At this point, I'll have to ask you to accept that the 129-grain .38 bullet is approximately the same as the 125-grain .357 and that the 4 grains would not make any real difference. Also, the handloaded .357 round was used simply because I had no data on any factory magnums in that bullet weight. Note that this is not a "hot" handload in that caliber and bullet weight.



Now add the 50 ft/sec we spoke of earlier to each of the .38 average velocities and we get an "adjusted average velocity" of 896 ft/sec for the Hydrashok and 908 ft/sec for the LSWCHP. Compared to the 125-grain .357, we see that the magnum bests the .38 by 347 ft/sec. I find this a significant gain. With the heavier .38 Special bullet compared to the same weight slug from a .357 handload, we find a difference of 192 ft/sec in favor of the magnum and a medium handload.





The data provided was not extensive, but based on it and what I've seen on more than one occasion in the past, the little .38's main advantage as a carry gun or BUG is that it's light, small, and easy to conceal. Its ballistic payload is not equivalent to the .357's in most cases. While it is true that both S&W and Taurus offer .357's in very nearly the same size package, it's been my experience that they border on being uncontrollable when shot in rapid-fire. Others may have had better luck. I'll take my .357 magnums in a K, L, or N frame.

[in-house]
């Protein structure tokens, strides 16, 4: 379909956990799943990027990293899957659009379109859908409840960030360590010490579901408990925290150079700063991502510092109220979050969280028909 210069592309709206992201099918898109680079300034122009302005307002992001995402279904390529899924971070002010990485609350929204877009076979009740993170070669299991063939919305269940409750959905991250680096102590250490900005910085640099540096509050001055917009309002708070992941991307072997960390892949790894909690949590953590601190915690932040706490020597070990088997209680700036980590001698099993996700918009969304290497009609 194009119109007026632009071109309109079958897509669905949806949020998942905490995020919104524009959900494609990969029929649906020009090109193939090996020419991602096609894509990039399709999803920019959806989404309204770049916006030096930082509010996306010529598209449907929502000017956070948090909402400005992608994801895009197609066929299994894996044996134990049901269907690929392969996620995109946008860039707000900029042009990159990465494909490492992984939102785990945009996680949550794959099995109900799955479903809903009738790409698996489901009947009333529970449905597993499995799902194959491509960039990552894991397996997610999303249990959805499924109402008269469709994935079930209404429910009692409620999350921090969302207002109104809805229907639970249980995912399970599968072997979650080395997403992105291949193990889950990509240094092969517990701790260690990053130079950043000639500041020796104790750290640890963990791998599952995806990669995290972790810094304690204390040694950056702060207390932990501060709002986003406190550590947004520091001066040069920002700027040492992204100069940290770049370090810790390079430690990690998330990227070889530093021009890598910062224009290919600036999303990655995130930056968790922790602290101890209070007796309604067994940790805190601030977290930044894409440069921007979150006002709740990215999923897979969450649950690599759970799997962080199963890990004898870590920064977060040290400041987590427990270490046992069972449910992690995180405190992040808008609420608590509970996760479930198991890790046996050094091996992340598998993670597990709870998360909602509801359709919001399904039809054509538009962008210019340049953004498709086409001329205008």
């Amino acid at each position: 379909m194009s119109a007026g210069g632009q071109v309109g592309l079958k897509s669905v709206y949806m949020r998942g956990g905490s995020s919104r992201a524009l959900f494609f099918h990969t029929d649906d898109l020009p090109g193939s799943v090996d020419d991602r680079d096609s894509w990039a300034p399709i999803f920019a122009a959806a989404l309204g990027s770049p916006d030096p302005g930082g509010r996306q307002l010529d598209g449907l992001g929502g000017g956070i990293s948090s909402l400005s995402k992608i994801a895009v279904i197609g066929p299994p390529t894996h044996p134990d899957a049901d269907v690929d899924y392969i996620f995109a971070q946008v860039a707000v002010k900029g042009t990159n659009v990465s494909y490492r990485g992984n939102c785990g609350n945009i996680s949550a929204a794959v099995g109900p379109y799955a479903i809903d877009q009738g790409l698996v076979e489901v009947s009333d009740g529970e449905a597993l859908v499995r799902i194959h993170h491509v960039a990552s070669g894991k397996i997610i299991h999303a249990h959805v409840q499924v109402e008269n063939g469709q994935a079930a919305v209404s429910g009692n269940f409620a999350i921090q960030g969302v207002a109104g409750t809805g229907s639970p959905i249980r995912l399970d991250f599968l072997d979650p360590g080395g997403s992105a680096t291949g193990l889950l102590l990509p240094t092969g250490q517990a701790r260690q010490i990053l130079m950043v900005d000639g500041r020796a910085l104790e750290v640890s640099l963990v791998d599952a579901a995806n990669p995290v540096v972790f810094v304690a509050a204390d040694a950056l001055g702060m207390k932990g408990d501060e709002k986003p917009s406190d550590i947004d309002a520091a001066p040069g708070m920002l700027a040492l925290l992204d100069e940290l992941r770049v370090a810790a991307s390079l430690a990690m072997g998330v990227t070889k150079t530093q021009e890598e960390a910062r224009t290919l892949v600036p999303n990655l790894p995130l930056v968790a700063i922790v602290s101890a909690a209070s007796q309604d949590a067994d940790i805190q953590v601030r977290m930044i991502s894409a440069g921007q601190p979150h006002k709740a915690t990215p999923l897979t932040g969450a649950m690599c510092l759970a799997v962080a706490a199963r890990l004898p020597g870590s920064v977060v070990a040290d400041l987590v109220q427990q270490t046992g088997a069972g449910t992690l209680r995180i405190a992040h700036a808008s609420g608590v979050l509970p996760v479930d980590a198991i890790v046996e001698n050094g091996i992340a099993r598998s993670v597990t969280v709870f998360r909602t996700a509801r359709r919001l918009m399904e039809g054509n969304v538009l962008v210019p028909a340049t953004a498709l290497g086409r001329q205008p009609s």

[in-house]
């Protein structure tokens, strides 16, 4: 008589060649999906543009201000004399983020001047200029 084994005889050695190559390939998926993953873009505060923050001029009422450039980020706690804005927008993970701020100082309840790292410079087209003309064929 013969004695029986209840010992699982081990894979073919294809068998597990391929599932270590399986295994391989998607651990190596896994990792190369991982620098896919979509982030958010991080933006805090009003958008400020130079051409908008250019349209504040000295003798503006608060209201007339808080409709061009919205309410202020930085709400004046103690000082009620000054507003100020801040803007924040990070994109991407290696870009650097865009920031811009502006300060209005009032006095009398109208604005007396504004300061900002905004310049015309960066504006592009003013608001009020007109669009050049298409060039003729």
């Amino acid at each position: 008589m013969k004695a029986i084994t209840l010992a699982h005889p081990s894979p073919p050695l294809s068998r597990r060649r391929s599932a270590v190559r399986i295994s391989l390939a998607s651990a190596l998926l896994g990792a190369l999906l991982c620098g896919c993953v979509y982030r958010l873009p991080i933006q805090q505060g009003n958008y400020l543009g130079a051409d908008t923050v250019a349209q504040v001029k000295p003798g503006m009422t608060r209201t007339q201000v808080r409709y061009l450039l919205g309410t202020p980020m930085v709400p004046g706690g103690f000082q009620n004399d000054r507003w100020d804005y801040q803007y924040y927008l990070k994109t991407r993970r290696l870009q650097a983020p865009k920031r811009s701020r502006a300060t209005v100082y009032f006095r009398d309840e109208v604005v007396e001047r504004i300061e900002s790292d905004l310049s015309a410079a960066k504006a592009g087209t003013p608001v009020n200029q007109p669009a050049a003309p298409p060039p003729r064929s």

Little in this world is a hard and true fact and the same applies here. I note that out of a 1 7/8" barrel S&W Model 642, Corbon's 115-grain +P+ JHP averages an amazing 1188 ft/sec. This is in the .357 range of velocities and might be thought of as a "quasi-magnum" load. A Ruger SP-101 averages 1278 ft/sec with Triton 125-grain Quik Shok +P ammo, so we see the magnum winning again, but the .38 load does surprisingly well. Sadly, both of these loads are discontinued, as Corbon no longer uses and Triton's out of business. Out of the 2 1/2" Model 19, Winchester's 110-grain .357 JHP averaged 1166 ft/sec so the Corbon .38 Special load beat it slightly in both velocity and bullet weight. These are exception to the rule. FWIW, with the thin forcing cone in the J-frame S&W, I've quit using the 115-grain load for fear of cracking it.



The notion that the .357 is so inefficient in the two-inch guns that it's no more effective than a hot .38 Special just doesn't seem to be true. While neither is at its best in the snub, the magnum is the more potent of the two with most ammo.



Best.

Checkman
October 14, 2012, 06:10 PM
Mr. Camp always did good work and he applied common sense to his writings. He is missed.

22-rimfire
October 14, 2012, 06:21 PM
For me, choosing guides me to the following barrel lengths: 2-3" for concealed carry or everyday carry for defense; 4" for general carry, shooting, woods critter defense, or home defense; 6" or more for general shooting and hunting. If you carry a 357 as a hunting backup, I go with a 4".

Regardless of the barrel length chosen with a revolver, full power 357 loads will result in a portable flame thrower.